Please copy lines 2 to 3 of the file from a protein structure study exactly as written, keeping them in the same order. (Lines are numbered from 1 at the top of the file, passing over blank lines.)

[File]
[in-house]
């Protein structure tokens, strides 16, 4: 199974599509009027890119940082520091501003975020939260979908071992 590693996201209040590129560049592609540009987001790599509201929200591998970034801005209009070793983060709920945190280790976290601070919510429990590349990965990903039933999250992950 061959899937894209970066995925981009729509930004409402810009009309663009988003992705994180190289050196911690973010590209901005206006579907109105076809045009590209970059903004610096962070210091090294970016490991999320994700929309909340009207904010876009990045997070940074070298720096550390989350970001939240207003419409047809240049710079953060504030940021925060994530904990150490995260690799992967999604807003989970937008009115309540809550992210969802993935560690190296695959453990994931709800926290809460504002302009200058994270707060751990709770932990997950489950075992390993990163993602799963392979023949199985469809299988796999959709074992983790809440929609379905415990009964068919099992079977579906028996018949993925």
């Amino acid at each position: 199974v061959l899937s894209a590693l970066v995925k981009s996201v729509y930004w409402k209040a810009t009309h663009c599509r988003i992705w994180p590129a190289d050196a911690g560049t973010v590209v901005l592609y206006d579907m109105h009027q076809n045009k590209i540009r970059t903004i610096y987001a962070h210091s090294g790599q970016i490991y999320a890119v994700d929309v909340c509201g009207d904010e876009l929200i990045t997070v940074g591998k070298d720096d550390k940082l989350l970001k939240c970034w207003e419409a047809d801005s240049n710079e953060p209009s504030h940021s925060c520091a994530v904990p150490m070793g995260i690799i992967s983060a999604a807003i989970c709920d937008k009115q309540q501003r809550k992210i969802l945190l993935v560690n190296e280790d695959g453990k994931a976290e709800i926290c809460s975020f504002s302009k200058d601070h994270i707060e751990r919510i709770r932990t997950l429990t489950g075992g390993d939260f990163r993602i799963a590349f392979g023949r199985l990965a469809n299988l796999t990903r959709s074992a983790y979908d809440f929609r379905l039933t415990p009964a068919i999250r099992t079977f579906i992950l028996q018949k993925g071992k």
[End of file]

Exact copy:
């Protein structure tokens, strides 16, 4: 199974599509009027890119940082520091501003975020939260979908071992 590693996201209040590129560049592609540009987001790599509201929200591998970034801005209009070793983060709920945190280790976290601070919510429990590349990965990903039933999250992950 061959899937894209970066995925981009729509930004409402810009009309663009988003992705994180190289050196911690973010590209901005206006579907109105076809045009590209970059903004610096962070210091090294970016490991999320994700929309909340009207904010876009990045997070940074070298720096550390989350970001939240207003419409047809240049710079953060504030940021925060994530904990150490995260690799992967999604807003989970937008009115309540809550992210969802993935560690190296695959453990994931709800926290809460504002302009200058994270707060751990709770932990997950489950075992390993990163993602799963392979023949199985469809299988796999959709074992983790809440929609379905415990009964068919099992079977579906028996018949993925």
């Amino acid at each position: 199974v061959l899937s894209a590693l970066v995925k981009s996201v729509y930004w409402k209040a810009t009309h663009c599509r988003i992705w994180p590129a190289d050196a911690g560049t973010v590209v901005l592609y206006d579907m109105h009027q076809n045009k590209i540009r970059t903004i610096y987001a962070h210091s090294g790599q970016i490991y999320a890119v994700d929309v909340c509201g009207d904010e876009l929200i990045t997070v940074g591998k070298d720096d550390k940082l989350l970001k939240c970034w207003e419409a047809d801005s240049n710079e953060p209009s504030h940021s925060c520091a994530v904990p150490m070793g995260i690799i992967s983060a999604a807003i989970c709920d937008k009115q309540q501003r809550k992210i969802l945190l993935v560690n190296e280790d695959g453990k994931a976290e709800i926290c809460s975020f504002s302009k200058d601070h994270i707060e751990r919510i709770r932990t997950l429990t489950g075992g390993d939260f990163r993602i799963a590349f392979g023949r199985l990965a469809n299988l796999t990903r959709s074992a983790y979908d809440f929609r379905l039933t415990p009964a068919i999250r099992t079977f579906i992950l028996q018949k993925g071992k």